My Cushing’s Syndrome is an even rarer kind. My overproduction of cortisols is only some of the time and even practically stops altogether part of the time. This is known as Cyclical Cushing’s Syndrome, what used to be called “mild” Cushing’s Syndrome. I get both the problems of Cushing’s Syndrome and its opposite disease, Addison’s Disease, the disease John F. Kennedy suffered from, but in what are considered milder ways. Never mind I’m 353lbs as I write this and have back degeneration to the point my sciatic nerves is seriously pinched on both sides at times. The end is the same, it’s just that the road to death is longer and drawn out. Both diseases, by the way, are lethal if left untreated as mine is.
Generally speaking Cushing’s Syndrome isn’t some thing you can inherit. However an inherited version called Familial Cushing’s Syndrome is known and extremely rare. One of my brothers has Cushing’s Syndrome with and ectopic tumor like mine and there is evidence my mother, an Aunt and their Mother all may have suffered from this disease. So mine is triply rare, which is why my Facebook Avatar is a zebra striped Rhinoceros.
The most common form of Cushing’s, though, is what is called exogenous, or medically induced Cushing’s Syndrome. It simply comes from long-term use of high doses of steroids, most commonly cortisone, prednisone and other similar medication. That’s the kind most easily accepted by doctors and one simply has to weight the benefits of continued therapy against the problems with Cushing’s and take the lesser of the two evils.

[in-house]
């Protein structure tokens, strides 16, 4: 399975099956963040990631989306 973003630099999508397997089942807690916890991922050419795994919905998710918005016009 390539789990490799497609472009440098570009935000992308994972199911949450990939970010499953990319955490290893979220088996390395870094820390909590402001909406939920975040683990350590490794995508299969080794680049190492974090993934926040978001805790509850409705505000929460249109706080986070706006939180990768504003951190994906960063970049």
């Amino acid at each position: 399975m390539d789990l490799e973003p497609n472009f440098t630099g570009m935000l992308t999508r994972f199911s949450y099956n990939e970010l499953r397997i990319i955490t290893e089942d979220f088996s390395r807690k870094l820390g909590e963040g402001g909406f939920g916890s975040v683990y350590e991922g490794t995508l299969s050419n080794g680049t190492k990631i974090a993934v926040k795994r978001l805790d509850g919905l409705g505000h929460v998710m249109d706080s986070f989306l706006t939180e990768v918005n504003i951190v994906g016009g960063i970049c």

If your doctor agrees your symptoms suggest Cushing’s you get sent to a specialist in endocrine disorders, and Endocrinologist. The endocrinologist will order testing of your hormones to try to determine if you have Cushing’s. However, don’t forget the ditty about the hoof beats. Doctors often won’t think outside the box and will look for more common problems such as PCOs (Polycystic Ovarian tumors) in women. I’ve personally seen both General practitioners and Endocrinologists look right at testing results indicating Cushing’s and deny what they were seeing. It’s hard being a zebra. I’ve known about Cushing’s Syndrome and that I had the symptoms since 1983. It took me until 2000 to get a diagnosis and the only treatment for the disease I’ve had since then was a recent removal of a tumor which could’ve been the cause. It wasn’t. Disappointment and frustration often goes with the territory when one has a rare disease.
In the meantime I’ve been hospitalized with a pulmonary embolism, to have my gallbladder removed, for blood clots and to have a bone spur removed, all likely due to the Cushing’s. I’ve been socially shunned by friends and family because of my large size. And my closest family ties are strained as I grow physically weaker and am in and out of the Emergency room for other growing problems as my body literally comes apart right around me as the ravages of this disease advances.
This blog will be about Cushing’s Syndrome and about my journey with this disease until I either find the cure, or reach the end of the journey. It is my earnest hope that those who find this blog will be informed on the disease, especially in the midst of this new “war on obesity” which threatens to make the Journey even harder and that some will find inspiration as well from a long-term suffer of this disease who is also a fighter.